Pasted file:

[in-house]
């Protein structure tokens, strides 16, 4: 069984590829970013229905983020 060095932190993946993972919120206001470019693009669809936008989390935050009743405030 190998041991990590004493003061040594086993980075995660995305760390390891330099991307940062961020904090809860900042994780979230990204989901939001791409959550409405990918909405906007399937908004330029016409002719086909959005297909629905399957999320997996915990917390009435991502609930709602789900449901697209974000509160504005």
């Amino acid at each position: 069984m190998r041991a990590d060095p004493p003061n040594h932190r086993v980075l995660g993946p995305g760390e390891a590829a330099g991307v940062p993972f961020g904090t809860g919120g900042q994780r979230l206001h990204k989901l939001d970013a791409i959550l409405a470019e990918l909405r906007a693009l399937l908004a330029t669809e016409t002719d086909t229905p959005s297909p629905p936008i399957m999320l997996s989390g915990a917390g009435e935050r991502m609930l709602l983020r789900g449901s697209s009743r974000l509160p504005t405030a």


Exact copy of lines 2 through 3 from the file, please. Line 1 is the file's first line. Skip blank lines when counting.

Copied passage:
């Protein structure tokens, strides 16, 4: 069984590829970013229905983020 060095932190993946993972919120206001470019693009669809936008989390935050009743405030 190998041991990590004493003061040594086993980075995660995305760390390891330099991307940062961020904090809860900042994780979230990204989901939001791409959550409405990918909405906007399937908004330029016409002719086909959005297909629905399957999320997996915990917390009435991502609930709602789900449901697209974000509160504005």
């Amino acid at each position: 069984m190998r041991a990590d060095p004493p003061n040594h932190r086993v980075l995660g993946p995305g760390e390891a590829a330099g991307v940062p993972f961020g904090t809860g919120g900042q994780r979230l206001h990204k989901l939001d970013a791409i959550l409405a470019e990918l909405r906007a693009l399937l908004a330029t669809e016409t002719d086909t229905p959005s297909p629905p936008i399957m999320l997996s989390g915990a917390g009435e935050r991502m609930l709602l983020r789900g449901s697209s009743r974000l509160p504005t405030a």